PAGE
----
A licensed or registered CPA shall not be required by any court to divulge information or evidence which has been obtained by him in his confidential capacity as a licensed or registered CPA. This Section shall not apply to any investigation or hearing undertaken pursuant to this Act.16
So, the statute creates an express exception for administrative actions brought under the Public Accounting Act but otherwise states that a CPA “shall not be required by any court to divulge information or evidence.”17 Such clear and concise language seems to suggest no exceptions to the rule exist, such as those that may apply to other privileges.
In fact, the Illinois Supreme Court in Brunton specifically stated that the accountant’s privilege is different and operates independently from other evidentiary privileges.18 The court went so far as to state that the accountant’s privilege “was not intended to function purely as an evidentiary rule, but also as an attribute of the accounting profession,”19 as evidenced by the “legislative choice to treat [the accountant’s] privilege differently than others in the legislative scheme regarding privileges.”20 Further, by codifying the accountant’s privilege – a privilege that did not exist under common law – the legislature necessarily “determined that public policy trumps the truth-seeking function of litigation in certain circumstances.”21 As stated, the language adopted by the legislature strongly suggests no circumstances exist under which the accountant can be forced to waive the privilege. And, while a lack of any exception to the privilege may seem extreme, it must be remembered that the information received by the accountant may still be discoverable from other sources, including the accountant’s clients.
Finally, despite the above, the accountant’s privilege is not absolute. While there may not be any defined exceptions other than the one for administrative actions, the accountant’s privilege is a purely statutory creature with no equivalent in federal or common law. As such, the accountant’s privilege does not apply in actions involving federal claims or defenses and will not protect the accountant from disclosing his records in federal court.22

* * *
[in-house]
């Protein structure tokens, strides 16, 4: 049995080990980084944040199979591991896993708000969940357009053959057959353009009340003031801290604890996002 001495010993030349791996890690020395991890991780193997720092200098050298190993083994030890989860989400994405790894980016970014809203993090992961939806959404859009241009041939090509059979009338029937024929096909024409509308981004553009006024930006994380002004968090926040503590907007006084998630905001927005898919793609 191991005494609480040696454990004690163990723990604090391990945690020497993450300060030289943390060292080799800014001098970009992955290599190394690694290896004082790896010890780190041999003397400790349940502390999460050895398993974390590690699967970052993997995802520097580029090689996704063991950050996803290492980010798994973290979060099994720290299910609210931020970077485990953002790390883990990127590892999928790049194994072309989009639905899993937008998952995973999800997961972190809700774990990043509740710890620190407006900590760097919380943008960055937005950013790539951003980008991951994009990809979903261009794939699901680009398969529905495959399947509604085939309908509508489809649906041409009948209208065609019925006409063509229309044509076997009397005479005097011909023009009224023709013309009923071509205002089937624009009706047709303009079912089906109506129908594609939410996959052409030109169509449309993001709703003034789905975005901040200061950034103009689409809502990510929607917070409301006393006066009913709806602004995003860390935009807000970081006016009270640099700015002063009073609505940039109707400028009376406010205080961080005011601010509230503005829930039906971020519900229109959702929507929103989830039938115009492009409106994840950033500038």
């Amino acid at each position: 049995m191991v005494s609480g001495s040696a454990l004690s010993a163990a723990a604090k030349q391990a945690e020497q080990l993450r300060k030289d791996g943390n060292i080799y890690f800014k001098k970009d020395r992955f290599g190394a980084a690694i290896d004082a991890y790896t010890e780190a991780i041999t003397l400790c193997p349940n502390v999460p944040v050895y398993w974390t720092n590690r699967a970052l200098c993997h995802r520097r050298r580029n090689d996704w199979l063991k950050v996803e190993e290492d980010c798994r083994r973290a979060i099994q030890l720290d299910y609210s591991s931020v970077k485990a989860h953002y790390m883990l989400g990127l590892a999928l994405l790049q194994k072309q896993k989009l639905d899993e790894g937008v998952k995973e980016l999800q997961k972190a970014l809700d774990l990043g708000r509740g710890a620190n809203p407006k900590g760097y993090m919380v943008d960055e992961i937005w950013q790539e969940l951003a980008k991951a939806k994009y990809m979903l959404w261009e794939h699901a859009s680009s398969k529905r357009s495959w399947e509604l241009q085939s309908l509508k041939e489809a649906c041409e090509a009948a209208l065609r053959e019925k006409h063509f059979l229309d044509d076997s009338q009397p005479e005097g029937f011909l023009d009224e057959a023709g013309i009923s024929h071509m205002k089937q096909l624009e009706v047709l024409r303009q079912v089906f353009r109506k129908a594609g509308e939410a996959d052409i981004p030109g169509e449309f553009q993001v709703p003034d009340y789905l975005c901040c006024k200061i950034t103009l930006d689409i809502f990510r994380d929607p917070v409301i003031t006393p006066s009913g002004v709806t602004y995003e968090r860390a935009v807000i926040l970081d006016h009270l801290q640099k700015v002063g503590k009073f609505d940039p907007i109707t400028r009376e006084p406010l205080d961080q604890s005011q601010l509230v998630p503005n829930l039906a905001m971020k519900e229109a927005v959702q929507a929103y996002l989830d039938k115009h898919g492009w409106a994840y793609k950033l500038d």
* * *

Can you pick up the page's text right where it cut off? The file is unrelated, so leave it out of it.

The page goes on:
Conclusion. Whether this newfound strength for the accountant’s privilege stands up on appeal remains to be seen, but trial courts seem willing to read the Illinois Supreme Court’s ruling in Brunton as extending the privilege to any information received by a CPA in his or her capacity as an accountant. Most significantly, Illinois courts are willing to apply the privilege to information obtained for purposes of preparing tax returns. Although October Grand Jury may technically remain valid precedent, CPAs and their attorneys should not hesitate to invoke the statutory privilege and refuse production of records. Hopefully, it will not take another quarter-century to further define the scope of this enigmatic privilege.
1. 225 ILCS 450/27.
2. 530 N.E.2d 453, 124 Ill.2d 466 (1988).
3. Id. at 474-75.
4. Id. at 477.
6. Id. at 479-80 (Clark, J., dissenting).
8. See id.
9. 225 ILCS 450/8.05(a).
10. See Brunton v. Kruger, 32 N.E.3d 567, 2015 IL 117663 (2015).
11. Id. at ¶ 21.
12. Id. at ¶ 16.
13. Id. at ¶ 46.
14. Id. at ¶ 40.
15. Id. at ¶ 47.
16. 225 ILCS 450/27.
18. Brunton, 2015 IL 117663 at ¶ 46.
19. Id. at ¶ 36
20. Id. at ¶ 46
21. Id. at ¶ 64.
22. See In re Grand Jury Proceedings, 220 F.3d 568, 571 (7th Cir. 2000); Fed. Deposit Ins. Corp. v. Mercantile Nat’l Bank of Chicago, 84 F.R.D. 345, 349 (N.D. Ill. 1979).
Peter Evans is an attorney with Skawski Law Offices, LLC focusing on commercial, construction and personal injury litigation. He graduated from Vanderbilt Law School, earning the Law & Business Certificate, and Purdue University’s Krannert School of Management.